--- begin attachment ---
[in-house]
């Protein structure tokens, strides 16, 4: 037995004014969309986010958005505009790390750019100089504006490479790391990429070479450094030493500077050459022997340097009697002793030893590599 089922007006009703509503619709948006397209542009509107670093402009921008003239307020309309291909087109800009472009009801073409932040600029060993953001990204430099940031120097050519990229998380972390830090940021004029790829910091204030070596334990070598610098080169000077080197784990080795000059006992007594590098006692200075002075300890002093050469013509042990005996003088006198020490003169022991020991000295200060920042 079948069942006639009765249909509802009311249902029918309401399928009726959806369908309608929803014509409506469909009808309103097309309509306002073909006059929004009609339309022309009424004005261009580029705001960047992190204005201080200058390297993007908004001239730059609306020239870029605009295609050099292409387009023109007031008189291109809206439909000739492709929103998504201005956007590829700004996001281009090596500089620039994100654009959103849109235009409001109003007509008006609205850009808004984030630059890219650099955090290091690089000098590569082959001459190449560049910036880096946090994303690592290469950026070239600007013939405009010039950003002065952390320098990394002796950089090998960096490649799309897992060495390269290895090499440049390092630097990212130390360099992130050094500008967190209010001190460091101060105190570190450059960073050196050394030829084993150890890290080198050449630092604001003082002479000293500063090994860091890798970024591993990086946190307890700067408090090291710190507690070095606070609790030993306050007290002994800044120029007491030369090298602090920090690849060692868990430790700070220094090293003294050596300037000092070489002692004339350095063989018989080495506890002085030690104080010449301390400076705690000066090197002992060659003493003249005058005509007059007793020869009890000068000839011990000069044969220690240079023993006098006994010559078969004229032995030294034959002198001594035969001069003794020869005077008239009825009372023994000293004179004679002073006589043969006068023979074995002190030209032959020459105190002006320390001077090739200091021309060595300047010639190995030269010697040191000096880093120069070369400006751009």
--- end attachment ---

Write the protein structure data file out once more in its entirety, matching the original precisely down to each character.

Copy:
[in-house]
């Protein structure tokens, strides 16, 4: 037995004014969309986010958005505009790390750019100089504006490479790391990429070479450094030493500077050459022997340097009697002793030893590599 089922007006009703509503619709948006397209542009509107670093402009921008003239307020309309291909087109800009472009009801073409932040600029060993953001990204430099940031120097050519990229998380972390830090940021004029790829910091204030070596334990070598610098080169000077080197784990080795000059006992007594590098006692200075002075300890002093050469013509042990005996003088006198020490003169022991020991000295200060920042 079948069942006639009765249909509802009311249902029918309401399928009726959806369908309608929803014509409506469909009808309103097309309509306002073909006059929004009609339309022309009424004005261009580029705001960047992190204005201080200058390297993007908004001239730059609306020239870029605009295609050099292409387009023109007031008189291109809206439909000739492709929103998504201005956007590829700004996001281009090596500089620039994100654009959103849109235009409001109003007509008006609205850009808004984030630059890219650099955090290091690089000098590569082959001459190449560049910036880096946090994303690592290469950026070239600007013939405009010039950003002065952390320098990394002796950089090998960096490649799309897992060495390269290895090499440049390092630097990212130390360099992130050094500008967190209010001190460091101060105190570190450059960073050196050394030829084993150890890290080198050449630092604001003082002479000293500063090994860091890798970024591993990086946190307890700067408090090291710190507690070095606070609790030993306050007290002994800044120029007491030369090298602090920090690849060692868990430790700070220094090293003294050596300037000092070489002692004339350095063989018989080495506890002085030690104080010449301390400076705690000066090197002992060659003493003249005058005509007059007793020869009890000068000839011990000069044969220690240079023993006098006994010559078969004229032995030294034959002198001594035969001069003794020869005077008239009825009372023994000293004179004679002073006589043969006068023979074995002190030209032959020459105190002006320390001077090739200091021309060595300047010639190995030269010697040191000096880093120069070369400006751009």